• Check the brand of the tires as well. I want you to get quality, so be on the lookout for Goodyear or Michelin. If not, again, tell the owner to replace them or buy a different RV.
- Treadlife: N/A
- Season: All Season
- Performance: Highway
- Car Type: Trailer
- Load Range E, 10-Ply Rated, 10-PR
#13 – Check the Beds
• Does the RV require you and your family to set up the beds each night? Are you and they prepared to do this?
• Measure the bed in the master bedroom. You want a real queen, which measures 60 by 80. The short queens are 60 x 75.
#14 – Solar Panels
• Is there a solar panel attached or is it prewired to support one?
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#15 – Does the Air Conditioner Work?
• Go inside and turn on the AC unit. Wait three minutes. If the air is not ice cold by this point, the AC is no good.
• Is there one or more ACs? If the RV is more than 30 feet, you will definitely need more than one to get you through 100-degree summer weather.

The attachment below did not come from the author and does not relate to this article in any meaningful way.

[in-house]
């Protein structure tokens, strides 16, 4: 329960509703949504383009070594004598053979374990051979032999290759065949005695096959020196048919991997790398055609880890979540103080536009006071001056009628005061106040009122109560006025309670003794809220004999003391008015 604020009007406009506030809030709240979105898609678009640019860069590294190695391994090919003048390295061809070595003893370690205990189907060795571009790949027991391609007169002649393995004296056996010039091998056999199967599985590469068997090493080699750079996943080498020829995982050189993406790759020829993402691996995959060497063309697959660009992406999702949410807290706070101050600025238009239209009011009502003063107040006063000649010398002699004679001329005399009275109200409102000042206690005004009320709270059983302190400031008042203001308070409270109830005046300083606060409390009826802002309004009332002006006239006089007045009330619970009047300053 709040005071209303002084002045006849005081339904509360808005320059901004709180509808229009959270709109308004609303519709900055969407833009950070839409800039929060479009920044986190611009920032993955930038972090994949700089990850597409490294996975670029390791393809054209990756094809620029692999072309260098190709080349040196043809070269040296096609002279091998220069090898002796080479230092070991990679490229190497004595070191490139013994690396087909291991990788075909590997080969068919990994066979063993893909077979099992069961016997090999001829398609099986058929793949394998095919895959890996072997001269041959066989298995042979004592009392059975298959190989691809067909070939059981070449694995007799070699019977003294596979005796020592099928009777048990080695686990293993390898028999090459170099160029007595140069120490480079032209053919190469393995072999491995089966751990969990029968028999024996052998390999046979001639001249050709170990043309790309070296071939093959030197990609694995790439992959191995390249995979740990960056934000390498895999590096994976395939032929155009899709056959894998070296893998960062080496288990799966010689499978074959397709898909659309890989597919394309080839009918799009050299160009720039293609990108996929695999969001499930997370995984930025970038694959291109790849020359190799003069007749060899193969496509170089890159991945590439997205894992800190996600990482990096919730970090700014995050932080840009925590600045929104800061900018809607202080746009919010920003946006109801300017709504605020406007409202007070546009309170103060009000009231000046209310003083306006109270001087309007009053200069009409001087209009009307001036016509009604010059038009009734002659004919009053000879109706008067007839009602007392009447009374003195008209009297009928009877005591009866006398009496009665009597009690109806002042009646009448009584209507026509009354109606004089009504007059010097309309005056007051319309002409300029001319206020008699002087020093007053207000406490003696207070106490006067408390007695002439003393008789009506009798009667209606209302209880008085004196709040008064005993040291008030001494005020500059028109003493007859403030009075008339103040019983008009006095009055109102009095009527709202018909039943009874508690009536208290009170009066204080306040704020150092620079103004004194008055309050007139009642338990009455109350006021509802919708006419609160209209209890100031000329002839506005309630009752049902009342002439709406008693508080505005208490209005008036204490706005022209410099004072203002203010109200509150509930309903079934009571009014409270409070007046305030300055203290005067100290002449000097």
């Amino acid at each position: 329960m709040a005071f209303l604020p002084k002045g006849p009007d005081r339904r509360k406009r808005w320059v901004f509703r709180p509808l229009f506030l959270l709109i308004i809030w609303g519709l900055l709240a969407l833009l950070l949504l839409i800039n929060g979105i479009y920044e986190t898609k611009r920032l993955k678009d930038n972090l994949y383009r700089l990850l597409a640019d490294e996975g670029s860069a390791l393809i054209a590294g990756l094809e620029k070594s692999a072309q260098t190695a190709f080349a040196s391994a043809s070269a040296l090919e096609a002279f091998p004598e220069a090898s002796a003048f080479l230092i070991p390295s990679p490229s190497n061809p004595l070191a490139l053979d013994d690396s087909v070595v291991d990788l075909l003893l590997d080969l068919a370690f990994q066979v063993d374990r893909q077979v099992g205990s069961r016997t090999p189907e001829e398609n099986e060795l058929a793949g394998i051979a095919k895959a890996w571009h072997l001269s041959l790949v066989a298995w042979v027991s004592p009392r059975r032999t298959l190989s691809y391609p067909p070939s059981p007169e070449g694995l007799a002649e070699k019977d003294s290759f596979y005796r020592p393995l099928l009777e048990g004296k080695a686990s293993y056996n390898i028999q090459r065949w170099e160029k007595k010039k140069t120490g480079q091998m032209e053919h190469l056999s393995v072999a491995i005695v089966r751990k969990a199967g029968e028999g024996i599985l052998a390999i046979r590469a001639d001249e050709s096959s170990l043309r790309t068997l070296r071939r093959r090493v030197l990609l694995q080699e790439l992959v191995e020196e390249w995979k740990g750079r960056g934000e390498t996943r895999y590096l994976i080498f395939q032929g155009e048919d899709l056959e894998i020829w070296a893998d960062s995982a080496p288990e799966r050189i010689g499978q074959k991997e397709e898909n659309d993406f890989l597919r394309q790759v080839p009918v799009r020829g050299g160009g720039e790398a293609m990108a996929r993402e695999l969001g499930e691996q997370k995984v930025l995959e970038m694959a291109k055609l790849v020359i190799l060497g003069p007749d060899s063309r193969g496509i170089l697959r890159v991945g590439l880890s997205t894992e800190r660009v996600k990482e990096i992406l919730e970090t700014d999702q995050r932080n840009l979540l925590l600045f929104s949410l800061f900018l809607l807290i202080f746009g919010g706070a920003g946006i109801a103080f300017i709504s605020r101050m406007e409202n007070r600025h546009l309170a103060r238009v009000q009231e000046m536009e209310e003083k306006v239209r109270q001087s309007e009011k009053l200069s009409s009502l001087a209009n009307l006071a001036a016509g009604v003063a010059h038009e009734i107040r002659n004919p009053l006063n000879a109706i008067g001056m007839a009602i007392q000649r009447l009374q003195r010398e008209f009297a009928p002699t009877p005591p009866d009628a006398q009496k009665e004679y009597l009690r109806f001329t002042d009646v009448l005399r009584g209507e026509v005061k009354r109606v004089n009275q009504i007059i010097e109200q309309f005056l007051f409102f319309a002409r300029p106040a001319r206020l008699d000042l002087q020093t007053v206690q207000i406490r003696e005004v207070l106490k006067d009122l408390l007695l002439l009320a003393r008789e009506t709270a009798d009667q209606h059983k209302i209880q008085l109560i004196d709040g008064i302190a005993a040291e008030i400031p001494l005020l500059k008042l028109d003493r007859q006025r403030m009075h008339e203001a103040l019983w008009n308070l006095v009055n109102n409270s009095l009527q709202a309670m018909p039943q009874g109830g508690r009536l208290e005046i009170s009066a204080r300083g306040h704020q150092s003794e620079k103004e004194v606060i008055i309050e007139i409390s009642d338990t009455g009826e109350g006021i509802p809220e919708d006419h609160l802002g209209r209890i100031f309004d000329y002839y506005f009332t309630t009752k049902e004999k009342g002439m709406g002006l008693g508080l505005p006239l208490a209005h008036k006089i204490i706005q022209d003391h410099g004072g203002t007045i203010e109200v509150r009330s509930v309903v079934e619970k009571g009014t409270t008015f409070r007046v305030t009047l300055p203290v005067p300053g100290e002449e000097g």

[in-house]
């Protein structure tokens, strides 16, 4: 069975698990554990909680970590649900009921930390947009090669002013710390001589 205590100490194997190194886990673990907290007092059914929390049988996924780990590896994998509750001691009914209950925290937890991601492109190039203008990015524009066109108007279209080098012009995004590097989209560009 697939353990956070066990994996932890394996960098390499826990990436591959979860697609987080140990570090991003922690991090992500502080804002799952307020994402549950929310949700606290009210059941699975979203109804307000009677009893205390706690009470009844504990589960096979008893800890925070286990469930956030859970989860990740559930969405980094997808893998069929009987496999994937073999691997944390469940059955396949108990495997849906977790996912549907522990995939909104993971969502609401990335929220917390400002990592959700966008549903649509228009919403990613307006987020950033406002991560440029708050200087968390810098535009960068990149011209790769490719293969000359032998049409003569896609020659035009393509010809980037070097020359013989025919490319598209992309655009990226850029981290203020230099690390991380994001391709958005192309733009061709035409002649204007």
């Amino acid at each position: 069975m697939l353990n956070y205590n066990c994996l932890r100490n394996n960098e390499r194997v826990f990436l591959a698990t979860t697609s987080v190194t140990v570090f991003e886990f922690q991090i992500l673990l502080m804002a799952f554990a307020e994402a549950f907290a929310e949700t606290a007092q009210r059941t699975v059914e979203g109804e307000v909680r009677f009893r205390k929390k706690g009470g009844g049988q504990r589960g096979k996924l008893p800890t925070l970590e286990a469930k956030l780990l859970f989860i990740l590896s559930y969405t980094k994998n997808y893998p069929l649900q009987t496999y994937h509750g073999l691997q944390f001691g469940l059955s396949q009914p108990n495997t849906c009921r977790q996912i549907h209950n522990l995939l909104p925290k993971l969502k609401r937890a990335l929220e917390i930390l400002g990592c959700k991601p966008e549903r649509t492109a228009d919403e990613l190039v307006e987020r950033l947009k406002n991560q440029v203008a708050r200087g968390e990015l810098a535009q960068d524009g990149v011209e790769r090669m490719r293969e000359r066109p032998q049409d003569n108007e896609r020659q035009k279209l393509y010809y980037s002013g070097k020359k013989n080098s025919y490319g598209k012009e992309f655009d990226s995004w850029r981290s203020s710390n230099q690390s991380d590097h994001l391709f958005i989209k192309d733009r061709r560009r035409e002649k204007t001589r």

• Are the ACs loud? Can you handle the sound?
#16 – Sound Worries
• Speaking of sound, make sure the fans in the RV don’t make a rattling sound.
#17 – Make Sure It’s Level and Stable
• You need to make sure that motorhomes (and some 5th wheels) have automatic leveling. In the event that it doesn’t, you need to then check if it has powered levers. One of the other is super important.
• Check the stabilizers on the travel trailers and 5th wheels to see if they are powered or manual. If it comes with powered stabilizers, check the speed. I once bought an RV with a stabilizer so slow it drove me mad to the point where I had to get rid of it.
#18 – Extra Features
• Does it come with a spare tire?
• Is the spare a donut or a full tire?
• Are the propane and gas tanks full? This is a nice touch that could save you around $150 if the seller gives it to you with full tanks.
Product data was last updated on 2020-04-09 at 01:01.